Google acquires drone startup Titan Aerospace

Google said today that it will purchase Titan Aerospace, a drone startup that could support the company’s efforts to provide drone-supported internet and electricity. A price has not yet been disclosed.

“Titan Aerospace and Google share a profound optimism about the potential for technology to improve the world,” a Google spokesperson said. “It’s still early days, but atmospheric satellites could help bring internet access to millions of people, and help solve other problems, including disaster relief and environmental damage like deforestation.”

Titan builds large drones that rely on solar power to stay in flight for years. Depending on the model, they can carry hundreds of pounds of equipment to carry out applications like mapping, tracking and communication. The Wall Street Journal, which first reported the acquisition, confirmed that Google will have Titan work closely with Project Loon, which uses high-altitude balloons to provide internet. The startup may also pair with Makani, which affixes wind turbines to tethered drones to generate power.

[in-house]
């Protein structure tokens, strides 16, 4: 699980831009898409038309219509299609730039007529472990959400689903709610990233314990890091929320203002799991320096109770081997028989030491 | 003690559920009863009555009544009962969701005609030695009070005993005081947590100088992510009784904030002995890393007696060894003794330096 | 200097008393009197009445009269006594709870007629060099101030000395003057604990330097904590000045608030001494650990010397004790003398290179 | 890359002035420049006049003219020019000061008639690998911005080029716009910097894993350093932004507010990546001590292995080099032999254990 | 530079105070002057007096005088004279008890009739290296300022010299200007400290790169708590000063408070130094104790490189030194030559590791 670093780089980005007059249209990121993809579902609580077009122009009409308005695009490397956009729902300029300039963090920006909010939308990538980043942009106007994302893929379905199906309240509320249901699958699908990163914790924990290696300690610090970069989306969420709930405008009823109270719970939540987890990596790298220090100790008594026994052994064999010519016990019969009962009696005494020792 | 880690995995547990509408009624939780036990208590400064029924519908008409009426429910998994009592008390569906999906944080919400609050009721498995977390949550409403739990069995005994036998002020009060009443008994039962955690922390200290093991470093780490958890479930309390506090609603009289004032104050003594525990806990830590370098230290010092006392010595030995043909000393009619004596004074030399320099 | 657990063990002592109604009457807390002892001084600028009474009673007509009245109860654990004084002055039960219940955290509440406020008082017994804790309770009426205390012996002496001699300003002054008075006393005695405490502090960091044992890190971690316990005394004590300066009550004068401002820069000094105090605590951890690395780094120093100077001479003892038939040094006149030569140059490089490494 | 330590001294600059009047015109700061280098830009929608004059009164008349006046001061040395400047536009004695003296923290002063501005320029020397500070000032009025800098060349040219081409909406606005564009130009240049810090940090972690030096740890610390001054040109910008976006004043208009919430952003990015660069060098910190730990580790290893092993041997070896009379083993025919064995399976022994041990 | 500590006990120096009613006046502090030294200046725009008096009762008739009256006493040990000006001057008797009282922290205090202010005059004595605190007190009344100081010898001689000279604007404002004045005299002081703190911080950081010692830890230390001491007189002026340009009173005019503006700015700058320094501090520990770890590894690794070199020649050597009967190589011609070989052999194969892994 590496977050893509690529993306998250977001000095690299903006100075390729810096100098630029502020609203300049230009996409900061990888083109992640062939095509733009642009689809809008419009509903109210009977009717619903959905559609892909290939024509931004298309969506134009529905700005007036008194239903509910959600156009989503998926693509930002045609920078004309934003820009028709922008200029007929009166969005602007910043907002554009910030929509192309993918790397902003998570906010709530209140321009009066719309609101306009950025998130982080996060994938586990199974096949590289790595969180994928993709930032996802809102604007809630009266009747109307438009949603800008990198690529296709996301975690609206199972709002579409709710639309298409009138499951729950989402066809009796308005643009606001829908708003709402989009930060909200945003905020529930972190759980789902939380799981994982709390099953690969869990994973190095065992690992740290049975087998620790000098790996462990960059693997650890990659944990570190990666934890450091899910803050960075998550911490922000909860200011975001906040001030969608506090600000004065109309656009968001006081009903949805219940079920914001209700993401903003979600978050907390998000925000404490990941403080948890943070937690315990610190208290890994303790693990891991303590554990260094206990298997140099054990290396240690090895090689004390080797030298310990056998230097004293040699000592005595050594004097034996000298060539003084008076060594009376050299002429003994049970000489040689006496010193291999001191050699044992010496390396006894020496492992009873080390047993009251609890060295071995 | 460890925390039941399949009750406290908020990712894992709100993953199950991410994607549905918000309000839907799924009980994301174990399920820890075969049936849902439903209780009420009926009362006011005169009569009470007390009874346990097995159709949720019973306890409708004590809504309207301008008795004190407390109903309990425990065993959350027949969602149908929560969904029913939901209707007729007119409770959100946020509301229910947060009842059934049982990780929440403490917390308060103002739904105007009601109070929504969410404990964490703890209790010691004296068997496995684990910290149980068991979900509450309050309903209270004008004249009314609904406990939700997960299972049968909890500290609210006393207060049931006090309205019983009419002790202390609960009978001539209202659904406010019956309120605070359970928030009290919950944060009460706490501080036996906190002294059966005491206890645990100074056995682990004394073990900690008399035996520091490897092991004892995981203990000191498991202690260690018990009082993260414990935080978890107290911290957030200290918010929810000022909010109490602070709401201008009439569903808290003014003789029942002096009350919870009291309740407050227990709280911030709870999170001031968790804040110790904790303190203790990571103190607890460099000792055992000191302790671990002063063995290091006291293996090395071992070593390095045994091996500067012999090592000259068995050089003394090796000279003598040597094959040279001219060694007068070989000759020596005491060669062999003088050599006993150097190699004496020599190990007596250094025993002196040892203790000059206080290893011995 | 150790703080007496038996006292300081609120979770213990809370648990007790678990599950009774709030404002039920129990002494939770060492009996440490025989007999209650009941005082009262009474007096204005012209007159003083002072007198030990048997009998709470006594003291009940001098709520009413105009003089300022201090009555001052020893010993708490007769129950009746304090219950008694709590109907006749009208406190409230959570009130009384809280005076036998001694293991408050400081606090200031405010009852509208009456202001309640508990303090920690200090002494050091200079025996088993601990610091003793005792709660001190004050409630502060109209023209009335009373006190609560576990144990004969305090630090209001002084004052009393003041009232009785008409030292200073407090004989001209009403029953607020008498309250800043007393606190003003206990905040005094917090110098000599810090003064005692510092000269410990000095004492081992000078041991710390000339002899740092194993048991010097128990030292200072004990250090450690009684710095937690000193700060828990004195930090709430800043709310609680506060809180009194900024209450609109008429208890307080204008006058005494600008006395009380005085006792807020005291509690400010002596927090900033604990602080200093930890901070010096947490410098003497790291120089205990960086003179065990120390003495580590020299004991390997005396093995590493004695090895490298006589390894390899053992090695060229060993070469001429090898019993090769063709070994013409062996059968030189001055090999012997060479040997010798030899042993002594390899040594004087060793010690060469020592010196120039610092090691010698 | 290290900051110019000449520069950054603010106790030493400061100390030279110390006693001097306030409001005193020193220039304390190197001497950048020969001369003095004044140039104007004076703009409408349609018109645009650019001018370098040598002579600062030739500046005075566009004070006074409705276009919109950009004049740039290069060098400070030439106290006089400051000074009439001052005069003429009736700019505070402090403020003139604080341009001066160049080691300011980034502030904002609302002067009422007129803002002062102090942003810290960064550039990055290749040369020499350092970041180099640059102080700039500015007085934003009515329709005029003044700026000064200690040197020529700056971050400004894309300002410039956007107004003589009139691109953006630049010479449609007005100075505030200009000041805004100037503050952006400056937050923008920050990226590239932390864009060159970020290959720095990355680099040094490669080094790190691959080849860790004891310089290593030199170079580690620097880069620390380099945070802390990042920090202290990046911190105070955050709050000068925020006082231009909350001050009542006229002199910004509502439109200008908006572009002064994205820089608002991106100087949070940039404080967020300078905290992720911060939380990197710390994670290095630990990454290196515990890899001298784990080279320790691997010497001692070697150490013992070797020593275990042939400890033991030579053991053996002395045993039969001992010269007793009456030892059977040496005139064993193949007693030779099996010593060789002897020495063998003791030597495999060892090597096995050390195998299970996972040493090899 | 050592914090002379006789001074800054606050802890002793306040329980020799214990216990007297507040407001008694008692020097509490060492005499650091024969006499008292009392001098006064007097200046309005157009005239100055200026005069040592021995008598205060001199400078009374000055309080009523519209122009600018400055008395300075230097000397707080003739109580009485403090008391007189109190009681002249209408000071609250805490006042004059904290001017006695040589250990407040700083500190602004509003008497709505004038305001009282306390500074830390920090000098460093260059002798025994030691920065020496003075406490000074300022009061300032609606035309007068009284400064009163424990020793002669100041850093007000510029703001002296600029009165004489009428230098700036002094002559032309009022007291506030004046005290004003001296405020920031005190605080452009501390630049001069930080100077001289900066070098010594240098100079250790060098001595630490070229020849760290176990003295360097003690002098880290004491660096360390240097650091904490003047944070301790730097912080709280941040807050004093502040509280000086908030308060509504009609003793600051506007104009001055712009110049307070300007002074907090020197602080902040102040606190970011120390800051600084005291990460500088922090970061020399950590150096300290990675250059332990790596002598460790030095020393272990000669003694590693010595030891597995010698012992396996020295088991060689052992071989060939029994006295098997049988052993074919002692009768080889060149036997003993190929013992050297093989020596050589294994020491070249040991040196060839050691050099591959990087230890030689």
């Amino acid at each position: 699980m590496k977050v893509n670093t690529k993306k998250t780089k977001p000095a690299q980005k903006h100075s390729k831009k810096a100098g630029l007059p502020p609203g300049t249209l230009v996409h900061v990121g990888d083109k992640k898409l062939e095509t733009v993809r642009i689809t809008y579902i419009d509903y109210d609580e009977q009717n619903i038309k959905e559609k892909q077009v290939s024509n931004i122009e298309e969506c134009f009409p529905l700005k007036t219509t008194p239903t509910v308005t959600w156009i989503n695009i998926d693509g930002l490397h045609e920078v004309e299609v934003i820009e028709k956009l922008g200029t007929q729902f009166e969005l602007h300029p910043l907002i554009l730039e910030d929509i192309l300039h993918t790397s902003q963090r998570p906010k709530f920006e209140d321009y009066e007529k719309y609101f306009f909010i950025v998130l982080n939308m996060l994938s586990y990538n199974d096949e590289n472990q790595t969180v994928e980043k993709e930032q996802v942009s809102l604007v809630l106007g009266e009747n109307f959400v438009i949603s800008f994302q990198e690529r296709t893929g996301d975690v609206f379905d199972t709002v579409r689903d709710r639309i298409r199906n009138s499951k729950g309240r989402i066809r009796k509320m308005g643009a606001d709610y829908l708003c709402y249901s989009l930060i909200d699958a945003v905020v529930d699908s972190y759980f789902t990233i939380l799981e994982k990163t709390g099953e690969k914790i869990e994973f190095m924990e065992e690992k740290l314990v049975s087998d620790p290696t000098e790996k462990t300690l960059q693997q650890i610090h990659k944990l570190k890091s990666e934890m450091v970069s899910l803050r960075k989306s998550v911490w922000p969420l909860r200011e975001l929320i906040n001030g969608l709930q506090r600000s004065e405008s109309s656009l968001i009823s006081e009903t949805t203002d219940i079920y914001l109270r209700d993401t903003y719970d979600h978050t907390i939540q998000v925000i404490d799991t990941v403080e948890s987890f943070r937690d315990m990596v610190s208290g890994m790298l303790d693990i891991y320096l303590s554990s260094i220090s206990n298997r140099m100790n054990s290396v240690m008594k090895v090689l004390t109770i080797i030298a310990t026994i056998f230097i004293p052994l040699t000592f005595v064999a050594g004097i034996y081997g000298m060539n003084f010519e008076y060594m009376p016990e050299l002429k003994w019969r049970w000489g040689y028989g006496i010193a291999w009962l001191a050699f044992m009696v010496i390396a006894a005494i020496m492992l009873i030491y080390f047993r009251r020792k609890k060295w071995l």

An example of a drone built by Titan Aerospace. Photo courtesy of Titan Aerospace.
An example of a drone built by Titan Aerospace. Photo courtesy of Titan Aerospace.

Titan says that the drones can deliver internet at speeds up to 1 gigabit per second. But their mapping and monitoring abilities could also be a useful addition to the company’s mapping initiatives like Google Earth, which provides an aerial map of the planet with images taken by satellites. The drones could make it cheaper and easier to generate images that are refreshed more frequently, opening up possibilities like tracking shipments and even forest fires.

Titan will remain in New Mexico with its current CEO and team of roughly 20 people. It will begin commercial operations in 2015, according to the Wall Street Journal.

Facebook was reportedly eyeing purchasing Titan earlier this year for $60 million. It later acquired Zephyr, which will support Facebook’s competing initiative to bring internet connectivity to remote areas of the world.